On Thursday, June 23, the LA 2024 Olympic and Paralympic Bid Committee and the LA84 Foundation, which was formed with the profits from the 1984 Los Angeles Olympics, hosted an Olympic Day celebration in the Los Angeles Memorial Coliseum. Over 500 youth in the Los Angeles community came, and after the Opening Ceremony, they were able to learn and play Sitting Volleyball, Volleyball, Archery, Rugby, Soccer, Fencing, Rowing, and Badminton.

The Opening Ceremony, staged in front of the Memorial Coliseum, featured LA 2024 Chairman Casey Wasserman, LA 2024 Vice Chair and Director of Athlete Relations Janet Evans, and LA84 Foundation and CEO Renata Simril. After the Opening Ceremony ended, the cauldron ignited, and a day of Olympic Spirit began.

We started the day off by arranging all of the students into the Olympic rings, which was kind of difficult but very cool. After creating the rings, each group went off to its station to learn the rules of the sport and try it out.

IMG_0686 (1)During the day, I was also able to learn a few new sports. I tried Sitting Volleyball, a Paralympic sport where competitors are only allowed to sit on the ground while playing. This was so much fun! I never enjoyed playing Volleyball in gym, but I really liked this.

I also learned a little Fencing from a very energetic coach. Before this, Fencing always seemed too foreign for me to understand, but she broke down how to play it for me. Although it was really hard (so much to think about!), I enjoyed the little private lesson, and I would like to try Fencing again. I’m really excited to watch Fencing at the Olympics because now I have a little more understanding of the sport and how it feels to do it.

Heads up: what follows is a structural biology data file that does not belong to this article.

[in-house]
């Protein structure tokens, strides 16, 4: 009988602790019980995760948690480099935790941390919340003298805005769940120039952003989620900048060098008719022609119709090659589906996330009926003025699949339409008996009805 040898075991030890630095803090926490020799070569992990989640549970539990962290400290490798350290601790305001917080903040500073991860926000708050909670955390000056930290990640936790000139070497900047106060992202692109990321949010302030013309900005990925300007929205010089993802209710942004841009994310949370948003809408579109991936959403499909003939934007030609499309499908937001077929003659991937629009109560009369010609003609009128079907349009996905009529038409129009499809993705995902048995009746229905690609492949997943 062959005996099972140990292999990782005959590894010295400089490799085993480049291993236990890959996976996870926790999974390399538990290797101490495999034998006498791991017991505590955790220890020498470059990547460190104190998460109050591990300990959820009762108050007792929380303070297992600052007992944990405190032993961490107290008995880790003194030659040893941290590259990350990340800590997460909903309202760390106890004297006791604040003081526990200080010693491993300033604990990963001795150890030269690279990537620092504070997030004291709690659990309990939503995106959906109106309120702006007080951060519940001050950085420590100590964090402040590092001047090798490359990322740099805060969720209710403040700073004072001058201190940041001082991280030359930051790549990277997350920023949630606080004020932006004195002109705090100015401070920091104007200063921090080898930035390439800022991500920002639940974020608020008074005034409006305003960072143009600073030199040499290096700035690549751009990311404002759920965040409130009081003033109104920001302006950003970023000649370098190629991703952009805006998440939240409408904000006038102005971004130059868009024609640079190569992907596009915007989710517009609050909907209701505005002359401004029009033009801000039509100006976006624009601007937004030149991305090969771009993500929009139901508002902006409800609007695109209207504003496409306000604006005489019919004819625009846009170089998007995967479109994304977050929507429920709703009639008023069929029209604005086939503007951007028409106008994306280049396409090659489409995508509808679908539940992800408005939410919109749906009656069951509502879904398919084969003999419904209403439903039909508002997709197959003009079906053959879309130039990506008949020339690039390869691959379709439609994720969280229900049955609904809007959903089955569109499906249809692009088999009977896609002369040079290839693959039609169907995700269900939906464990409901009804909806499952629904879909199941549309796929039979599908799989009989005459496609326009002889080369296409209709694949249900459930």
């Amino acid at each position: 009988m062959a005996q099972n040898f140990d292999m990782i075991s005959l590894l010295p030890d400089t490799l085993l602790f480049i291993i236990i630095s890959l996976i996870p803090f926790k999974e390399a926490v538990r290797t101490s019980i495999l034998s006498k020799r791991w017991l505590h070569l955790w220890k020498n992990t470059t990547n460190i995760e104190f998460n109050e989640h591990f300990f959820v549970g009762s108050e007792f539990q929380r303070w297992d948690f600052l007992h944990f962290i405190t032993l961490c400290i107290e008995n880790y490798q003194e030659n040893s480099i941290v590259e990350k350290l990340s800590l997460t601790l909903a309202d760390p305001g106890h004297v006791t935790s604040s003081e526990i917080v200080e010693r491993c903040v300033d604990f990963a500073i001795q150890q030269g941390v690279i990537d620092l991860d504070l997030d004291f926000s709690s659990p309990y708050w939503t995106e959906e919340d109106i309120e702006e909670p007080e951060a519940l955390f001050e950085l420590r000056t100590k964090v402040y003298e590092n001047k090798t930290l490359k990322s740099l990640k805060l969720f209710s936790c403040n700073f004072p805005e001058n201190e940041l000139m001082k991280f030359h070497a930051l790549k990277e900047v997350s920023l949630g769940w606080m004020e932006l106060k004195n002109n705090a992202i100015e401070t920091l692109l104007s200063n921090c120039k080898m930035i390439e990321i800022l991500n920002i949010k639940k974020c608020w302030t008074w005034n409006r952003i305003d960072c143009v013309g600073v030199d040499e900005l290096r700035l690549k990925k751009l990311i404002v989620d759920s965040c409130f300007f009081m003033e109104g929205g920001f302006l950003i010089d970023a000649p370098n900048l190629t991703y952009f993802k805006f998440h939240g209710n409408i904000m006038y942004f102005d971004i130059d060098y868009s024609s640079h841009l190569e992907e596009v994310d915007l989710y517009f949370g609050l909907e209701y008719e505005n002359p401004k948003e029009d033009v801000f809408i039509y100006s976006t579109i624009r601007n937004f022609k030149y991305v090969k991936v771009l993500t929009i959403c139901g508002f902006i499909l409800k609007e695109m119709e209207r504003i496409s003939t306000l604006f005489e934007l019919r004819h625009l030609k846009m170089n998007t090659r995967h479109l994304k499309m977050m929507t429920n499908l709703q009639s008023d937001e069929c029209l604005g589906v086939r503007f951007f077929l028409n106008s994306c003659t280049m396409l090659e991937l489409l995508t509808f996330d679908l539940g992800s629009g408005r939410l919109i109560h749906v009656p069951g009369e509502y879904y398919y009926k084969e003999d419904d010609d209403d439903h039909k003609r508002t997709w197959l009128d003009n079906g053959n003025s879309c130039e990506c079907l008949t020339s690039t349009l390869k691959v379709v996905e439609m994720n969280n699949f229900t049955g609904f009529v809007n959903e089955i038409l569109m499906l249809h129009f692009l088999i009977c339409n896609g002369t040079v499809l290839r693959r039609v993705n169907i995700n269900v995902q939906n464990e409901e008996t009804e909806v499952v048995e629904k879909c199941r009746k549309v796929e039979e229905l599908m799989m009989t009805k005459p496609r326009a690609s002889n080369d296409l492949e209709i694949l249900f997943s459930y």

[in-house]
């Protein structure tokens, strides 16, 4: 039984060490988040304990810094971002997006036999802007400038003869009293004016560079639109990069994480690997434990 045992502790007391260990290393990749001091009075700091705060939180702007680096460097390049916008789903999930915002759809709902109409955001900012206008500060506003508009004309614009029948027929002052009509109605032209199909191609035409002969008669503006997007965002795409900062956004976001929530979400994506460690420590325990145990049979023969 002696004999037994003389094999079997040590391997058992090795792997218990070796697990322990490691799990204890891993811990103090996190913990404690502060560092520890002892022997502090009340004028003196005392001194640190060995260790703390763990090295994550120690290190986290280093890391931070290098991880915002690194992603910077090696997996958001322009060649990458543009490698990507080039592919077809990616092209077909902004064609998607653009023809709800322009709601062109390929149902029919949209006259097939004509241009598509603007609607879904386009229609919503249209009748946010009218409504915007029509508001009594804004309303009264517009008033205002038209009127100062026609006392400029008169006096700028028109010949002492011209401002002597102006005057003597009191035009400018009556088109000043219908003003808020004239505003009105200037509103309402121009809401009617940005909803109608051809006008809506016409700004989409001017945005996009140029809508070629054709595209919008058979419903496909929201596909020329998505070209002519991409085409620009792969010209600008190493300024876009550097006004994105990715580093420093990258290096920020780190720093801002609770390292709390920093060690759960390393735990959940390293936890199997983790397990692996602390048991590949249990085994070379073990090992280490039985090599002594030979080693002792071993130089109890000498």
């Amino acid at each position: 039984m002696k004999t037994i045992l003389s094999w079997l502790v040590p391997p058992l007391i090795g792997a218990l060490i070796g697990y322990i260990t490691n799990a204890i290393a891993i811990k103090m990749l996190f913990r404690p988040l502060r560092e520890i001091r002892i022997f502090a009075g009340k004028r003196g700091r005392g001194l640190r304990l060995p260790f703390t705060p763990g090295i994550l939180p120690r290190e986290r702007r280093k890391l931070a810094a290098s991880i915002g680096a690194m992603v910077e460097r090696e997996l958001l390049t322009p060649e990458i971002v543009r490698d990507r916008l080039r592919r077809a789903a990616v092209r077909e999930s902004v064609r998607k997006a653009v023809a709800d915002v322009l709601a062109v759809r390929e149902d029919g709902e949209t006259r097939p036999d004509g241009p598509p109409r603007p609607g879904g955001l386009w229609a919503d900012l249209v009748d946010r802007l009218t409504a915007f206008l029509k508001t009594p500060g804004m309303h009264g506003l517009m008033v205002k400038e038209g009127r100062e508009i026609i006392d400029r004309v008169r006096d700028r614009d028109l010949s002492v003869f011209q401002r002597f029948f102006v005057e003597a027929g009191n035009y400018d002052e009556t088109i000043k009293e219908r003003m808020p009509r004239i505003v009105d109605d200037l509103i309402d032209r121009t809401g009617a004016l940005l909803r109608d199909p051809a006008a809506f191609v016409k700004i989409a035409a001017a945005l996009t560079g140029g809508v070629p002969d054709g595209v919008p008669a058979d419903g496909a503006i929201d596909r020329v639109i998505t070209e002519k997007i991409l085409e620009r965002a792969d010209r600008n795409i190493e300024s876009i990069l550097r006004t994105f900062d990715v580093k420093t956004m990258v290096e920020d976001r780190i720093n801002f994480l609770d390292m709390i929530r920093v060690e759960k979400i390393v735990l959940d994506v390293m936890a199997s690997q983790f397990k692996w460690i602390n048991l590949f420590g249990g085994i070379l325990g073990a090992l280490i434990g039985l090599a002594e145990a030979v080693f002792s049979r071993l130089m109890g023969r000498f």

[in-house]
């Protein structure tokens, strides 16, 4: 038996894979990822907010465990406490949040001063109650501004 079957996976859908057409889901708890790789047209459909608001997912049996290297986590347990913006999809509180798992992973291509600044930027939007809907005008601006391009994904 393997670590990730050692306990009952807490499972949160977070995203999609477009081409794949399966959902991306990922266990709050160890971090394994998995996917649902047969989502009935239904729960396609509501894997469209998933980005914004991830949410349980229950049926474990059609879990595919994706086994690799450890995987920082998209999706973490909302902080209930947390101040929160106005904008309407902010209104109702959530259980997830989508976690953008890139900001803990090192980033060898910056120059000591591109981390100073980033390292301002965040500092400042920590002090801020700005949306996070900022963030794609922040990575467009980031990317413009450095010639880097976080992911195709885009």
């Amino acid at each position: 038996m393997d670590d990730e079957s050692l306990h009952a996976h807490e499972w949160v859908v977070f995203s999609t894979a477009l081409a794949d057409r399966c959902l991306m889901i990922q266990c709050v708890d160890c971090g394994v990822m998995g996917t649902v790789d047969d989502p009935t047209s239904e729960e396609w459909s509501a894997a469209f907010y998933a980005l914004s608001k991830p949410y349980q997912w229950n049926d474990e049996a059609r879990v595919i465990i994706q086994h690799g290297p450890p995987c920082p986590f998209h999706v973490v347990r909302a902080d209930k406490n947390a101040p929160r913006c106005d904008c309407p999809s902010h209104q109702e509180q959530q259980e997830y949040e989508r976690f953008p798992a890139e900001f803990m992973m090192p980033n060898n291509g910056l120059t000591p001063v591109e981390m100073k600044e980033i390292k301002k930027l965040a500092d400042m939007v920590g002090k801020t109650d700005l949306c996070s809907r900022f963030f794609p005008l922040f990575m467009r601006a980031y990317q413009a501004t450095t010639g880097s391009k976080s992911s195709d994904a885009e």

Toward the end of the day, I tried Rowing. Because they weren’t able to bring a place where you could actually row onto the field of the Coliseum, they had rowing machines set up. I had used them before in high school gym class. Now I know what they’re really meant for because the person at that station talked me through what the motions on the machine stimulated in actual Rowing.

This day was really fun, and it made me very excited for the start of my internship. A little less than a year ago, I had been in the stands of the Coliseum watching the Special Olympics Opening Ceremony happen on that same field where I stood on Olympic Day. While watching all of the kids try out different Olympic sports with the cauldron burning above the field, I was really inspired. It felt right for Los Angeles, and it felt right for me. The cauldron of the Los Angeles Memorial Coliseum, the place where the 1932 and 1984 Olympics, the 2015 Special Olympics World Games, and Olympic Day began, will hopefully light up at the Opening Ceremony of the 2024 Olympics, and maybe some of the students from Olympic Day 2016 will be there competing.

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For faster updates while I’m at the Olympics, follow the Olympics of Blogs on Instagram @theolympicsofblogs. I leave on Monday!

 

The Athens 2004 Opening Ceremony